In any case, Marchais, bombastic as ever, can still hold a Communist Party crowd, and his almost hour-long introduction had more fire than the pedestrian, cliche-ridden campaign speech by Lajoinie. It also told far more about the difficulties of the party in this election.

Marchais spent a good deal of time dealing with the probable candidacy of President Francois Mitterrand, a Socialist. Many past Communist voters, like many other French, feel at ease with Mitterrand and want him back.

Marchais told his audience that there is no doubt Mitterrand will lead the first round of voting. He is sure to be one of the two candidates who compete for the second round May 8. If you want to vote for Mitterrand, go ahead, but do so only in the second round, he argued.

Marchais insisted that leftist voters need to deliver a message to Mitterrand: that he has strayed from the leftist path with policies of economic austerity and increased nuclear deterrence.

“Only one vote, a vote for Lajoinie, can signal this,” Marchais said.

As might be expected, Marchais also spent much time deriding the extreme right-wing candidate, Jean Marie Le Pen, who has stumped the country for the last five years preaching that the problems of France have been caused mainly by the large numbers of immigrant workers, mostly North Africans.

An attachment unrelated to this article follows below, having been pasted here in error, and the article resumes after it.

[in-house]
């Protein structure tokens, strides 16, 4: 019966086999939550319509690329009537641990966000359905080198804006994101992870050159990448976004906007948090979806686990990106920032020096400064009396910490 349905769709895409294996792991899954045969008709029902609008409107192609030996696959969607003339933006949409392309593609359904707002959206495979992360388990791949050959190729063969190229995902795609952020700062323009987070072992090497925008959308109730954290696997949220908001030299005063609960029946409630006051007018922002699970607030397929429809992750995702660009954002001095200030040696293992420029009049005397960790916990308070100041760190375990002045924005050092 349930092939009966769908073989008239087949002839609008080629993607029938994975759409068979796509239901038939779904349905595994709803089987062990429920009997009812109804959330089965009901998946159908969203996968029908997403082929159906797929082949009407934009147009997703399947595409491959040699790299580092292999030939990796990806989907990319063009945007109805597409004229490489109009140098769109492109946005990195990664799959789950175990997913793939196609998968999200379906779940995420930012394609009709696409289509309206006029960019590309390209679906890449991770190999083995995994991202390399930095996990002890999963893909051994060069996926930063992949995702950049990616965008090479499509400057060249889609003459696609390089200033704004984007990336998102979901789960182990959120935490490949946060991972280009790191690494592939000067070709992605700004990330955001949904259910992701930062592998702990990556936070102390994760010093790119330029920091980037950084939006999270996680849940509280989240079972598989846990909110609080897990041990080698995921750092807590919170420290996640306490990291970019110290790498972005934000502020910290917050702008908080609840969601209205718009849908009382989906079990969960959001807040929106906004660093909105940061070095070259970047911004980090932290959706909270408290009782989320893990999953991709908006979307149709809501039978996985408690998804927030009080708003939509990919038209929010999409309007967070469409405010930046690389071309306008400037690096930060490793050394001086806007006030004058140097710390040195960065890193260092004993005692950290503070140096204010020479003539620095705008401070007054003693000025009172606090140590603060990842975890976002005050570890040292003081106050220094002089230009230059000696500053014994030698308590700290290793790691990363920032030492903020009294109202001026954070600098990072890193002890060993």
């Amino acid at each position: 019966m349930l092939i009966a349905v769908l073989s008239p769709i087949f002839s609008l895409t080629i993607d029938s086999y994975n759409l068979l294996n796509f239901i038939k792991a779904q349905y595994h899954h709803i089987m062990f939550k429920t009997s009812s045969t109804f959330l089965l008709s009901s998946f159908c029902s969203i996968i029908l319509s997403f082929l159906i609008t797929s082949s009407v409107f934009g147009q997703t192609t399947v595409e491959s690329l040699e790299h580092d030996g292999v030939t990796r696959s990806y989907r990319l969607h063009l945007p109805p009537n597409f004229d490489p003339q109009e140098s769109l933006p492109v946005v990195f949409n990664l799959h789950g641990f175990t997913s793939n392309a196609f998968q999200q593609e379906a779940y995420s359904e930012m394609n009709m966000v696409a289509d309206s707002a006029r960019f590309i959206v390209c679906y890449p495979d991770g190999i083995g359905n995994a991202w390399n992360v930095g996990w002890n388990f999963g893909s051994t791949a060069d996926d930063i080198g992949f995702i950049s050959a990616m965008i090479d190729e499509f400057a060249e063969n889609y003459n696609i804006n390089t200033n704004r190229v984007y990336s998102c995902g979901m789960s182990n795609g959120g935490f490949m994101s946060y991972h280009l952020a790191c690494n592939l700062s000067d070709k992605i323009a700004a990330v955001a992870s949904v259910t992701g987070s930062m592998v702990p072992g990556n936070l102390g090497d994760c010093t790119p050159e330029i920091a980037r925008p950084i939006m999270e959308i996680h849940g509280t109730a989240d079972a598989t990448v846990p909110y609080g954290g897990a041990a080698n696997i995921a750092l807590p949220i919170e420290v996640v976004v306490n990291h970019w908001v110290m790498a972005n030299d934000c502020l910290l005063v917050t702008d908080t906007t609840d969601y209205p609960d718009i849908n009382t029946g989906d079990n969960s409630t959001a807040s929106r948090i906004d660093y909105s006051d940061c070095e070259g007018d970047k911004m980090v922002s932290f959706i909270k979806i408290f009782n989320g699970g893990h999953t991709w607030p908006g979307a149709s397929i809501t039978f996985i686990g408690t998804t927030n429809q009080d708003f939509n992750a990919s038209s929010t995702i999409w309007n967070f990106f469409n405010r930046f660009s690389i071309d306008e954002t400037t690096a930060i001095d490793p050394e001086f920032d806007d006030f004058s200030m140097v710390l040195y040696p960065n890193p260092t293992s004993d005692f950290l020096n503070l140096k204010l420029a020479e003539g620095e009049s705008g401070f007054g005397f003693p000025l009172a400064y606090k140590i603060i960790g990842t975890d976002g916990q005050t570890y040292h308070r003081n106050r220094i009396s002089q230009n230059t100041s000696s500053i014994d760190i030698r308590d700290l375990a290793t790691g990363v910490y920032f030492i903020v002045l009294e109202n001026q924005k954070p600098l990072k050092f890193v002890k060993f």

But Marchais did not treat Le Pen with utter contempt. He tried instead to look at his arguments closely and reply to them point by point. It is obvious that Le Pen’s racism makes sense to some unemployed Communists. A survey last year showed that more than a third of Le Pen’s supporters were workers and that a sixth of his probable voters still regarded themselves as leftists.

Marchais described Le Pen as a tool of the bosses who want to divide the workers. “Should we kick out the immigrants?” cried Marchais. “No, Mr. Le Pen. No, Mr. Boss.”

A third candidate, Pierre Juquin, was conspicuous for no attention at all. Juquin is the renegade Communist who tried to reform the party but finally gave up to run on his own. Juquin, according to polls, could get 2.5% of the vote, almost half as much as Lajoinie. Juquin is obviously too embarrassing to mention.